I looked through the documentation the students had created after their visits which varied in design and content considerably. Each journey the students had taken reflected their personal responses and affinities with particular spaces or exhibitions. Many of them used a mapping design aesthetic, adapting the materials from the galleries such as logos and directions and plotting them on the page. This gave a strong indication that the students felt a degree of ownership or connection to the key cultural institutions in their city, despite living a long bus journey outside the city centre.


unspecified-4I asked the students if they ever felt that the galleries were ‘not for them,’ a comment students from other schools have made in the course of the project. They strongly rejected this idea, stating that Liverpool was ‘not posh’. One student also suggested that the staff at the school had high expectations of them and this included things like visiting galleries independently as well as through school visits and projects. Others talked of the summer homework as something they did with friends, describing it as an enjoyable and memorable experience. The students talked about the art they had engaged with and how it had influenced their own work, citing different artists as well as shared experiences.

Ann Spears, Head of Art at Upton Hall School FCJ, described the rationale:

We consider familiarisation and a sense of ownership with galleries and museums to be pivotal to the success of the GCSE and A Level courses and that the pupils’ cultural development is an absolute entitlement for our pupils. Their experience outside the classroom energises learning. Our aim is to support the development of eloquent and confident students, whatever their backgrounds, who can embrace contemporary art and innovative ideas to inform their own practice. Students regularly undertake workshops with artists in residence both at the galleries and at school and benefit enormously from the interaction.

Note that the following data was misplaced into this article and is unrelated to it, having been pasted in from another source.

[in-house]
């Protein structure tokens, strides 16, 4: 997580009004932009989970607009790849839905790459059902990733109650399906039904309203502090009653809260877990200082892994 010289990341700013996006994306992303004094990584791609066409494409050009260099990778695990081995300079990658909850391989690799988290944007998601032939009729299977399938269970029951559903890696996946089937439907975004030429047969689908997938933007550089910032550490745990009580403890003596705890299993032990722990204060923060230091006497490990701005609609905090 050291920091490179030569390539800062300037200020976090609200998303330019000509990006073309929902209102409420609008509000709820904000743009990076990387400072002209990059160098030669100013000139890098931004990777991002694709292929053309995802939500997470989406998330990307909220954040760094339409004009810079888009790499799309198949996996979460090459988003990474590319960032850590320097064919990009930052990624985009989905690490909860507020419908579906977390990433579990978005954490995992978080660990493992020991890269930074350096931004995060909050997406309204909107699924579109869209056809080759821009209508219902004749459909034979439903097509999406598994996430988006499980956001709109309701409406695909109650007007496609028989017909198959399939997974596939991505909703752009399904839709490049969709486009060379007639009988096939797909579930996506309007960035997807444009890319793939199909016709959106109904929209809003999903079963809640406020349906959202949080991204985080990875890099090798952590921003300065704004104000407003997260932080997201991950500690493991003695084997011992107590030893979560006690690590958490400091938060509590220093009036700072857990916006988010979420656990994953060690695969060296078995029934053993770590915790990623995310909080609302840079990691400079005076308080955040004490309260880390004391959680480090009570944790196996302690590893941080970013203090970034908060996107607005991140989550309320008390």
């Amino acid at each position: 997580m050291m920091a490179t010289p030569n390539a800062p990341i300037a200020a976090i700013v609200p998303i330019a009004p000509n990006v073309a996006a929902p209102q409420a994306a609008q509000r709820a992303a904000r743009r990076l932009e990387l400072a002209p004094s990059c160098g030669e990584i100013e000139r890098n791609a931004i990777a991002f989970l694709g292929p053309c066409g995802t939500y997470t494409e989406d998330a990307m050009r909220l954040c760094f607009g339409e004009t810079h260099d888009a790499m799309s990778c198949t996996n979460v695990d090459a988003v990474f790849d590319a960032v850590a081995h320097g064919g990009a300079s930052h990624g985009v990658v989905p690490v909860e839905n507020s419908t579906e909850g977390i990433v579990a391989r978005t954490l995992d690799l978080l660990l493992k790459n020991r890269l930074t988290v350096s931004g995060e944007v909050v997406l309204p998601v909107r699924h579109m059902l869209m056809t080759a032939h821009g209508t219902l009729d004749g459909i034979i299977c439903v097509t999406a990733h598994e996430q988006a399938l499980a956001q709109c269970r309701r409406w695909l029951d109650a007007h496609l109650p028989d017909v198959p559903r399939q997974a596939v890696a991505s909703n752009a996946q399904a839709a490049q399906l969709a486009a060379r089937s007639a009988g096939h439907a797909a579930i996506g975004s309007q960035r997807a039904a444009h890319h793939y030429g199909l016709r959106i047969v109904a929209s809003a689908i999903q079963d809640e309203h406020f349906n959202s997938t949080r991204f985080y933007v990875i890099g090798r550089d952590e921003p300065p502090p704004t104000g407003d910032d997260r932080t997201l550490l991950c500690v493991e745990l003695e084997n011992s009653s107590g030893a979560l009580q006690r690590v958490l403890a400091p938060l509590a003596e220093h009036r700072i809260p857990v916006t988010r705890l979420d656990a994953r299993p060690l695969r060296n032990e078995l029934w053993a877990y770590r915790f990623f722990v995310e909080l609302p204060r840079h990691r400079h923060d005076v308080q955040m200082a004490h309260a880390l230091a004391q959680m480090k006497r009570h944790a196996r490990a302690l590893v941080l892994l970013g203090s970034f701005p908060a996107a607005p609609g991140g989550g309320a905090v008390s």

Funding can be an issue but initiatives such as the Arts Council and Curious Mind’s SLiCE Fellowship has enabled me to work collaboratively as the Lead School with Cultural Partnership organisations in Liverpool and by adopting a Systems Leadership approach has enabled 3 other schools to benefit from the enriching experience with a series of 4 workshops based on the current exhibit Open 2:Pieces of you at the Open Eye Gallery.

The key aim of this year’s research project is to measure the impact on literacy of a Pupil Premium cohort by tracking pupil progress over the academic year after their involvement in the project.